If one goes S from Bluff, then Rakiura/Stewart Island is the next port of call. Get the latest Foveaux Strait conditions and weather from Fisherman's Radio before you cross the Strait, as conditions can change for the seriously worse almost instantly. One can also get flat calm conditions, as we did last time we went there. Even Cape Horn must have calms, one imagines. Stewart Island's waters are strewn with rocks; navigators pay attention! The nearest harbour/port/anchorage is Half Moon Bay, which sits before the settlement of Oban. Halfmoon Bay is protected from anything except a screaming NW'ly. Most things are available here, often not cheaply since transport is not inexpensive. In a small settlement such as Oban there are many 'the's', the foodstore, the pub, the wharf, &c. Yes, one can get lucky and tie up briefly to the wharf for taking on crew/passengers or water, but ask at the ferry dock first. At the 4 Square variety market one can obtain food, wine and beer (at surprisingly affordable prices) and other often-requested supplies. Both diesel and petrol and LPG are available at the petrol station. It seems that the only negatives are the prices... and the sandflies. The locals say that you get used to them (the flies), but I always return from Stewart Island with weeping bites where I scratched. Distances around Oban are short, so you can walk from one end of the town to the other in an easy pace. Don't let that fool you though, because Stewart Island is a big place; most of it in National Park. Close around the corner going E is Paterson Inlet, big enough to get rough conditions, but big enough also to have numerous nooks and crannies. I can recommend Kaipipi Bay (almost landlocked) for good shelter at the end of a narrow entrance and having nice, heavy mud.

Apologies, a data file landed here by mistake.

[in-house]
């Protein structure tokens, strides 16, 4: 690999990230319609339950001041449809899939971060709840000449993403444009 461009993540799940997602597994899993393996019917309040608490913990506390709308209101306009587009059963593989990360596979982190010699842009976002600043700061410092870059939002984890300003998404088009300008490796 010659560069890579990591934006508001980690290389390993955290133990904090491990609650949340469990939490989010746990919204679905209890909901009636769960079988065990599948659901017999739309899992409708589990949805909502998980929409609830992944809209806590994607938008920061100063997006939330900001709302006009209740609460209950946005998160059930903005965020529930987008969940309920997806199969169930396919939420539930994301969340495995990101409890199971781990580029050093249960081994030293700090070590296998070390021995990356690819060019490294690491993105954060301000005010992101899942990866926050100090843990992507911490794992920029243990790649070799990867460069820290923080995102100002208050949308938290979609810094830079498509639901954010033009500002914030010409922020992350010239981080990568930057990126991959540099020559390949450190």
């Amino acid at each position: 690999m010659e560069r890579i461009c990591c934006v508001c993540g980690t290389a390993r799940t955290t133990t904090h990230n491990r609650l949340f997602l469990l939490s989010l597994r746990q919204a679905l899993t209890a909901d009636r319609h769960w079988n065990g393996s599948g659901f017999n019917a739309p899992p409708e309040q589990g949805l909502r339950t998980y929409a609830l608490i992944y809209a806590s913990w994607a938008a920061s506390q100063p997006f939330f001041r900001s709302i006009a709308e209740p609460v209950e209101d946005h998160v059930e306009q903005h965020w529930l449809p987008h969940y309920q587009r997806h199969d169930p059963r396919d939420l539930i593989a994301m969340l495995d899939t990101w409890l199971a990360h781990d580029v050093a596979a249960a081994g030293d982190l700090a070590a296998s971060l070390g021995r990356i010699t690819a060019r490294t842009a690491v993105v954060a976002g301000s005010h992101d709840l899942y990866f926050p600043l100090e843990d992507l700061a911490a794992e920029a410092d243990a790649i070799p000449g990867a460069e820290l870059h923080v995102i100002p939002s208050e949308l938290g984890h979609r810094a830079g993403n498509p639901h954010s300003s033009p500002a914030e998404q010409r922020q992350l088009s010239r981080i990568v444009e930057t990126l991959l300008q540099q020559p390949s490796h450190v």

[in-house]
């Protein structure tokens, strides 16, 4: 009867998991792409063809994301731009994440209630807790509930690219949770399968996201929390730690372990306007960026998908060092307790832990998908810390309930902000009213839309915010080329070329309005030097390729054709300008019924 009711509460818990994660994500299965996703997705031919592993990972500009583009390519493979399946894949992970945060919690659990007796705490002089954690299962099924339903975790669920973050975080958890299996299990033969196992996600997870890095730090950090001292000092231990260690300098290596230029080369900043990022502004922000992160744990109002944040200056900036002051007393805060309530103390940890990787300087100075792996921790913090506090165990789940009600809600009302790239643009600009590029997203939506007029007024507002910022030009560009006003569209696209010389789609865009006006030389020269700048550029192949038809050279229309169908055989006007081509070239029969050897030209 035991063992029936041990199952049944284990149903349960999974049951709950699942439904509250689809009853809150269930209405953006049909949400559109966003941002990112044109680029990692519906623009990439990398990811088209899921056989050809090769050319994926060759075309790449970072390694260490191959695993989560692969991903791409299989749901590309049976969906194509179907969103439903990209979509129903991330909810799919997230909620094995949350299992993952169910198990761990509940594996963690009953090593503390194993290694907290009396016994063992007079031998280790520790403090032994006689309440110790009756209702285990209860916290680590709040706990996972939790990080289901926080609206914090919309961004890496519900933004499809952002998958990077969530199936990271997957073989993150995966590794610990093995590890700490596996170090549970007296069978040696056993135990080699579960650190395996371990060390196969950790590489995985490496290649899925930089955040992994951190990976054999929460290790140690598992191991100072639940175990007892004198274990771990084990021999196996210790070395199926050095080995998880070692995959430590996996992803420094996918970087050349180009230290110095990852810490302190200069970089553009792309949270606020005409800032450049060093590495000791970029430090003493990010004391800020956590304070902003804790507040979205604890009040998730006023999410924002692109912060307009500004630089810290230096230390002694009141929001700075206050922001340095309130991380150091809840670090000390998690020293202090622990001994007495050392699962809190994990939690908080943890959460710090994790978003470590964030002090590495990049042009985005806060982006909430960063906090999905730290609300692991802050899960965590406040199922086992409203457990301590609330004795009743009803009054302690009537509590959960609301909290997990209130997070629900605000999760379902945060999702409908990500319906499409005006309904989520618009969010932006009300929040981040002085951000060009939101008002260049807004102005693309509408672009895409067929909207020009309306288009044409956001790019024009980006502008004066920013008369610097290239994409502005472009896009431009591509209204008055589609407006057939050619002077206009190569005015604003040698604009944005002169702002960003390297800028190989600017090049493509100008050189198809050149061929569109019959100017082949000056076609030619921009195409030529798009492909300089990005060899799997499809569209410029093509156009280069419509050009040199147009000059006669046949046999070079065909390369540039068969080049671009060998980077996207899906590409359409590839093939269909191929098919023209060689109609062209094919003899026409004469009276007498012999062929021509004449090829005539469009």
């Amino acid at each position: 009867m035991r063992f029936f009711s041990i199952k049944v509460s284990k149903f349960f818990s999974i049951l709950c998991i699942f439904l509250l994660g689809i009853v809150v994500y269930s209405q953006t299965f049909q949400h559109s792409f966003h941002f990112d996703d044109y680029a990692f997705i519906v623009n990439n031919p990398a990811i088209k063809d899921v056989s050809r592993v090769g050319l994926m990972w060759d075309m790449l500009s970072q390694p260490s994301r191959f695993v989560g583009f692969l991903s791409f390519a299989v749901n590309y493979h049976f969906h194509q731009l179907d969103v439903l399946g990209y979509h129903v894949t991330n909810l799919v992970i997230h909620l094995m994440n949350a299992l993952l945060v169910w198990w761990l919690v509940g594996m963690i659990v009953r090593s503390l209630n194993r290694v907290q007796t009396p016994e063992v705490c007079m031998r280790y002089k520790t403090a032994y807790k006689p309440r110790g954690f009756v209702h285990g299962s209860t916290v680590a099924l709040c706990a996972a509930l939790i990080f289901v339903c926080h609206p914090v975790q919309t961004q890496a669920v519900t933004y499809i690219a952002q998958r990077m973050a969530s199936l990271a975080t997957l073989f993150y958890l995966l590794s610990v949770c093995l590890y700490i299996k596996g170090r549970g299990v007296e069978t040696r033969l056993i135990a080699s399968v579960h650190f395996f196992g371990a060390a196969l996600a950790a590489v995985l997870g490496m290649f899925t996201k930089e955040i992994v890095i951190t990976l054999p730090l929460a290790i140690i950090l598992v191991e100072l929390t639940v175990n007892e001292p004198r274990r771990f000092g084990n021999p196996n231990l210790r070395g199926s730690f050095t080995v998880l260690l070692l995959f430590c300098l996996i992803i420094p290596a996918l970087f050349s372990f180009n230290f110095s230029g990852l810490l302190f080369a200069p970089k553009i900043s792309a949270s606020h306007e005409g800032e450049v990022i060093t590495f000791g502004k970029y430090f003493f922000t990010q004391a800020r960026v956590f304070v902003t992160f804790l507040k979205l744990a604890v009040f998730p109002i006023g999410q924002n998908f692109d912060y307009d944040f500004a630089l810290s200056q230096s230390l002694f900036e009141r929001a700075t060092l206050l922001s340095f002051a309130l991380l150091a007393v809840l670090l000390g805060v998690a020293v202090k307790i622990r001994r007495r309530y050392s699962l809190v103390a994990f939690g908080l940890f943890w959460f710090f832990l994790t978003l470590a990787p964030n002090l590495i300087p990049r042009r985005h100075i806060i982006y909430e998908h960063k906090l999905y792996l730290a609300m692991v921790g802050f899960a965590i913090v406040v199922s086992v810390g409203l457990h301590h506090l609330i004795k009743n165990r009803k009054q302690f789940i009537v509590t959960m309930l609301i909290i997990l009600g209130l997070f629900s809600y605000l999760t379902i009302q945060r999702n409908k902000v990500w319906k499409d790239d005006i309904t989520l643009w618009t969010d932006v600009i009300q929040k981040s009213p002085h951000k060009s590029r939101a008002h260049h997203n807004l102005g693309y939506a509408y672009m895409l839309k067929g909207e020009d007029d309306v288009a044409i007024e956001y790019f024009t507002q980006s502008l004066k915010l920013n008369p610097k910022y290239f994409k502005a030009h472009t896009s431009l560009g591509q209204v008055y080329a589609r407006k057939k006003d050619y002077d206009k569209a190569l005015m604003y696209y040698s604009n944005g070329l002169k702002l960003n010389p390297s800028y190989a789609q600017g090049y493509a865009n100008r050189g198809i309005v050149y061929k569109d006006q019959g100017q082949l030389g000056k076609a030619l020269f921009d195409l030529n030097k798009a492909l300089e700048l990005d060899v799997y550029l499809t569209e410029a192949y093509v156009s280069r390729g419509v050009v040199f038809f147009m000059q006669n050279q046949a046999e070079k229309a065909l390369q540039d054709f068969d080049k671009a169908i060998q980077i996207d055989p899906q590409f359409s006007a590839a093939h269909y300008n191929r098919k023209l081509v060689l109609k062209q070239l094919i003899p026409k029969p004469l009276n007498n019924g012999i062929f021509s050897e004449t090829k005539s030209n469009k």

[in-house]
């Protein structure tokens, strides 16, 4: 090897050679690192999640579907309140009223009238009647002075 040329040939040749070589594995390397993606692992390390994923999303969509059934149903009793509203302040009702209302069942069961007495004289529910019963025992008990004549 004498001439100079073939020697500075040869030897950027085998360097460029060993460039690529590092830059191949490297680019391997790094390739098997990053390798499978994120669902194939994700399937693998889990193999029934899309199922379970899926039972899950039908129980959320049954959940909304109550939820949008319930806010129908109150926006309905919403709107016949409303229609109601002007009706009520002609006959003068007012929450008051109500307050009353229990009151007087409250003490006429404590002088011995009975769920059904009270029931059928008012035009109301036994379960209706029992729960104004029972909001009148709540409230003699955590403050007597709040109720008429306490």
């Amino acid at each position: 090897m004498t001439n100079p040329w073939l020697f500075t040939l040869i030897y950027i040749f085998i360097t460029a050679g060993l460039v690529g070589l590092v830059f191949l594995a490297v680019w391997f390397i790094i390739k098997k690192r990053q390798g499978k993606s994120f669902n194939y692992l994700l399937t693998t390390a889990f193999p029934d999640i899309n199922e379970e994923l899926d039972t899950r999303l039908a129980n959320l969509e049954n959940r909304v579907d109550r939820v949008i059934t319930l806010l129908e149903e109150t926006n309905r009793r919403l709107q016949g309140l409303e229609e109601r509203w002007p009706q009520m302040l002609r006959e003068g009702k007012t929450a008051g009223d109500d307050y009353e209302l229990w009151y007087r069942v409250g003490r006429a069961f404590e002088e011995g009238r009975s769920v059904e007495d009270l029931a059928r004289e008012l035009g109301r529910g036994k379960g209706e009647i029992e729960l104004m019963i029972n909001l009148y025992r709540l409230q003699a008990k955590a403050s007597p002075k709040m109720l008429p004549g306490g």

Dunedin has a wonderful harbour, the Otago Harbour, that it sits at the head of. The harbour offers excellent refuge from winds and seas of any direction, though getting through the narrow and somewhat winding entrance in a wind against tide situation can be a bit rough. The bays offering the best shelter are Portobello Bay (to the N of the hamlet of Portobello, which is on the S side of the Portobello peninsula), Latham Bay (directly at Portobello) and Broad Bay (still on the E side but another nautical mile further along).
The trouble with the Otago Harbour is that it is tidal and shallow. At half to or after high water any boat with 2m or less should have no trouble at all... in the natural channels. Consult your chart and depth sounder fairly often, though if you do run aground most of the harbour is mud and sand so there is generally nothing more than pride affected. This is NOT the case with the main (W-side ship) channel which is lined with rocks, beginning on its E side where the middle ground cut/channel (from Kilgour Pt to Grassy Pt) is.
Do remember that Dunedin is near enough to 46 degrees South latitude, hence it is often cold here. We do get warm and even hot temperatures, but Barbados it isn't. One nice thing about a higher latitude is the long light one may have before darkness. At summer's solstice one can still read the paper outside at 2200.
Dunedin was Aotearoa NZ's big city in the latter half of the 19th century, mainly due to the discovery of gold nearby in 1863 (+/-); and it remains an important center of urban life, supply and repair. The visitor's center in the Octagon (center of the city) is helpful for general & tourist information. For boat oriented things it would probably be a good idea to contact Read Marine (ph (03) 474 0871), who either have what you are looking for or can direct you in your search.